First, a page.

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Hoffmann, R. A wiki for the life sciences where authorship matters. Nature Genetics (2008)
 
 
 
 
 

The Drosophila ribbon gene encodes a nuclear BTB domain protein that promotes epithelial migration and morphogenesis.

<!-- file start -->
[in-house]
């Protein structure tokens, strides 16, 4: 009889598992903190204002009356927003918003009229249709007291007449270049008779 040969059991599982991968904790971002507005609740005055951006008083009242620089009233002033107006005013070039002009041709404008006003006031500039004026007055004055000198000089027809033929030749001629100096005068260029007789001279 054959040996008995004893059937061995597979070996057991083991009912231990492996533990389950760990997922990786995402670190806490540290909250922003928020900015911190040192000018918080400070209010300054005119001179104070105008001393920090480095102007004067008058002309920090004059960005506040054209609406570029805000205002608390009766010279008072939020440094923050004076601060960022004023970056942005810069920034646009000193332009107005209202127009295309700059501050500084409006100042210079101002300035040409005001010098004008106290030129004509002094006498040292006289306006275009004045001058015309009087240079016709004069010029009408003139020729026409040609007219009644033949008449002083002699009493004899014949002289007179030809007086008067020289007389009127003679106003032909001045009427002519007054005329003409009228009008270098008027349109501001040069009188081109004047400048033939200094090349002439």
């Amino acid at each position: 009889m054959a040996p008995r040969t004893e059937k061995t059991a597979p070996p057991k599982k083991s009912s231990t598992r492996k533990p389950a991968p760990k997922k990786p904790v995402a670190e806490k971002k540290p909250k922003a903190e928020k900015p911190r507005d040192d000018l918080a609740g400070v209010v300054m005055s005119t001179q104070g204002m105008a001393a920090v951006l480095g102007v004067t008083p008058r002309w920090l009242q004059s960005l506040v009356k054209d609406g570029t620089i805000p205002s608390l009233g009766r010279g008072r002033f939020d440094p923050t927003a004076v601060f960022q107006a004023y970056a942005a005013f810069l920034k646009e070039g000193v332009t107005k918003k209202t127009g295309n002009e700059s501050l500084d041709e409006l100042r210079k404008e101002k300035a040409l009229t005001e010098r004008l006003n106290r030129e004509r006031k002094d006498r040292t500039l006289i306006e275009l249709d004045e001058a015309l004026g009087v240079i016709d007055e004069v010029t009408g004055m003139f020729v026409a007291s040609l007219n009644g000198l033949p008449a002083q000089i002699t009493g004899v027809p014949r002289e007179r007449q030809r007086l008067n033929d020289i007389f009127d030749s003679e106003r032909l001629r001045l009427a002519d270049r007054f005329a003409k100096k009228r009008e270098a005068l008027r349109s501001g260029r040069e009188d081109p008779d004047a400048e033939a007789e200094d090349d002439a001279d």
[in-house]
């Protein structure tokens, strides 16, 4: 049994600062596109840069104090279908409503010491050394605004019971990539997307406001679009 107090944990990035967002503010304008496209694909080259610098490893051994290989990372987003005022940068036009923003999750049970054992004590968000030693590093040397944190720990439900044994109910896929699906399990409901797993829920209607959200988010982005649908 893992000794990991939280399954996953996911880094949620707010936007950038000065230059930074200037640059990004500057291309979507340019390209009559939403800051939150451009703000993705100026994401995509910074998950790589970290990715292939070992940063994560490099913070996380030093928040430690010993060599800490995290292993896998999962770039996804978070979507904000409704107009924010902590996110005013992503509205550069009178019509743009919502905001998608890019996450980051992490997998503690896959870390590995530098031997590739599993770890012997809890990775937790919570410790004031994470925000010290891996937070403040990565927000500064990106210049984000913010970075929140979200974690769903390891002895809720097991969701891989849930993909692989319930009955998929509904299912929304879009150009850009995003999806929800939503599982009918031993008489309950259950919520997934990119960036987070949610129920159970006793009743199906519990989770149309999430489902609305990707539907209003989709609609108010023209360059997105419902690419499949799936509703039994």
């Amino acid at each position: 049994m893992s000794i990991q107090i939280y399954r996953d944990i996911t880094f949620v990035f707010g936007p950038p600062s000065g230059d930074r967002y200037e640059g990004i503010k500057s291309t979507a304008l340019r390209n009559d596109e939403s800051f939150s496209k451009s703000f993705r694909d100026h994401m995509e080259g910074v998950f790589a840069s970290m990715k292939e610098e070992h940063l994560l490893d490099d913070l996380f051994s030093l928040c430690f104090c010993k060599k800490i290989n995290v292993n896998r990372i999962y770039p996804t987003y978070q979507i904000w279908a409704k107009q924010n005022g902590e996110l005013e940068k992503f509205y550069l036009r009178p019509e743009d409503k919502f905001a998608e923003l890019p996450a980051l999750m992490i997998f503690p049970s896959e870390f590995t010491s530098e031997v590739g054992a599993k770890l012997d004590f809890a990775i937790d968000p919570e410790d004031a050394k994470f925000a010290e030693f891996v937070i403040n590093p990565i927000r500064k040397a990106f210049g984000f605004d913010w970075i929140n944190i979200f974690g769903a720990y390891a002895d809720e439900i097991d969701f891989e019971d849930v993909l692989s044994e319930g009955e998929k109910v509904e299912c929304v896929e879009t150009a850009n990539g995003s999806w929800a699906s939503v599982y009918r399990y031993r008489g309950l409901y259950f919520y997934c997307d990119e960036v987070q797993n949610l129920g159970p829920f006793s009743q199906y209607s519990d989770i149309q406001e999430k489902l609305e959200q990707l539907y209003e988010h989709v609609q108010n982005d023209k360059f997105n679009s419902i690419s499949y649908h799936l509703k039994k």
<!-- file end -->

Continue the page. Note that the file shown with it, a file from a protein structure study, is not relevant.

During development of the Drosophila tracheal (respiratory) system, the cell bodies and apical and basal surfaces of the tracheal epithelium normally move in concert as new branches bud and grow out to form tubes. We show that mutations in the Drosophila ribbon (rib) gene disrupt this coupling: the basal surface continues to extend towards its normal targets, but movement and morphogenesis of the tracheal cell bodies and apical surface is severely impaired, resulting in long basal membrane protrusions but little net movement or branch formation. rib mutant tracheal cells are still responsive to the Branchless fibroblast growth factor ( FGF) that guides branch outgrowth, and they express apical membrane markers normally. This suggests that the defect lies either in transmission of the FGF signal from the basal surface to the rest of the cell or in the apical cell migration and tubulogenesis machinery. rib encodes a nuclear protein with a BTB/POZ domain and Pipsqueak DNA-binding motif. It is expressed in the developing tracheal system and other morphogenetically active epithelia, many of which are also affected in rib mutants. We propose that Rib is a key regulator of epithelial morphogenesis that promotes migration and morphogenesis of the tracheal cell bodies and apical surface and other morphogenetic movements.[1]

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